At the end of July, it was reported that North Carolina was flirting with moving from a winner-take-all method of allocating electors for the Electoral College to a district method, where candidates receive electoral votes based on the number of Congressional districts they win, and the winner of the state’s popular vote gets the state’s remaining two electoral votes. The North Carolina bill died in the state legislature. I noted that past presidential elections at the state-level would have been altered had this proposal been enacted in the past, but likely without much nationwide alteration.

Enter California, with its 55 electoral votes, more than any other state (Texas is #2 with 34). GOP strategists in California want to move the state to a district allocation method, like Maine and Nebraska, and away from the winner-take-all method. The result? From a New York Times editorial:

If California abandons its winner-take-all rule while red states like Texas do not, it will be hard for a Democratic nominee to assemble an Electoral College majority, even if he or she wins a sizable majority of the popular vote. That appears to be just what the backers of the California idea have in mind.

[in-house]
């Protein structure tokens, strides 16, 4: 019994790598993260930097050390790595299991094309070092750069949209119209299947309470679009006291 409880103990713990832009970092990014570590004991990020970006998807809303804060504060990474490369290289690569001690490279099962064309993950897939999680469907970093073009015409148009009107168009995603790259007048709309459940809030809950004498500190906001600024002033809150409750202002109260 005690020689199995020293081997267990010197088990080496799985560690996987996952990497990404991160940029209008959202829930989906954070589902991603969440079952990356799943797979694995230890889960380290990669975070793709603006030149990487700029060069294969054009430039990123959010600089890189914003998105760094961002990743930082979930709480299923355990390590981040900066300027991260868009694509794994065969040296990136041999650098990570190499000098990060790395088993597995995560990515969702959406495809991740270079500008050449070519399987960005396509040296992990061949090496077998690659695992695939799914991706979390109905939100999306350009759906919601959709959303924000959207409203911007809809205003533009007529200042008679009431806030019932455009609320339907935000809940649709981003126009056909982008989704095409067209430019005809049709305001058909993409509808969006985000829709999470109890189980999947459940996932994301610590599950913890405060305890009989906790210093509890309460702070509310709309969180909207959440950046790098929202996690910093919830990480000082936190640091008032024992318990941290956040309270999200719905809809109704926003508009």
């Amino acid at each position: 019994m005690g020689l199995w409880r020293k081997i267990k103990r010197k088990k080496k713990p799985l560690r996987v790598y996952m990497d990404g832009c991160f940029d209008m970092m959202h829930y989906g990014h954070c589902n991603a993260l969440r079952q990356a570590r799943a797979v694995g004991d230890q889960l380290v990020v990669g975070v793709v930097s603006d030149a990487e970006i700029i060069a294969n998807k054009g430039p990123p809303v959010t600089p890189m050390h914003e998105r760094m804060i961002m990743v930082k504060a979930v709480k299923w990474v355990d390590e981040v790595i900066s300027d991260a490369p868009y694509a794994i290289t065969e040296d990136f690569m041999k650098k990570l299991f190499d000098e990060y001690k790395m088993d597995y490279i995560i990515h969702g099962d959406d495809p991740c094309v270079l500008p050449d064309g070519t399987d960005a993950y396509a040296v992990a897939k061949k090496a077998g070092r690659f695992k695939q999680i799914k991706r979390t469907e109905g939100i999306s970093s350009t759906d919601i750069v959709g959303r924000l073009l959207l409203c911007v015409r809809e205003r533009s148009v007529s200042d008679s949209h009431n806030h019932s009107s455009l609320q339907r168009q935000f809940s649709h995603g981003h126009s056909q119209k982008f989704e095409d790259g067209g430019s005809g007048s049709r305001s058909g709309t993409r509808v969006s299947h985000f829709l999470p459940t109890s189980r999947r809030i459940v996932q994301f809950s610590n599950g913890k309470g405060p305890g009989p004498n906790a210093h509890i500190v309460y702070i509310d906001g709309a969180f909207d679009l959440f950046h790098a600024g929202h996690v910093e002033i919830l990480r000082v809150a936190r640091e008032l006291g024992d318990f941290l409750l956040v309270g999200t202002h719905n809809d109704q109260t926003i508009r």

So forget about actual Electoral College reform. This ballot initiative is only after trying to prevent a Democratic candidate from winning the White House in the future. The Democratic candidate is usually assured to win all of California’s electoral votes and needs to win California in order to either win the White House or have a shot at it.

The group behind the initiative is called Californians for Equal Representation and has ties to a major donor to the infamous Swift Boat Veterans for Truth. We can only hope the citizens of California realize this rosy-sounding group is up to shameful and divisive tactics. Otherwise, presidential politics will surely change for the foreseeable future, and not in a positive way.

As I did for the North Carolina article, here are the results of past presidential elections with this proposal applied, as computed by my thesis:

Kerry: 33
Bush: 22

Gore: 35
Bush: 19

Clinton: 38
Dole: 16

Clinton: 38
Bush: 16

Bush: 25
Dukakis: 22

Reagan: 39
Mondale: 8

So as a hypothetical, let’s say in 2000 it was Al Gore who won the Electoral College 271 to 267 rather than the opposite way it turned out. Had California allocated its electoral votes with the district method, the election would have been overturned, giving George W. Bush a 286 to 252 majority (CA had 54 electoral votes in 2000 if you’re checking my math).

(Nod: ThinkProgress)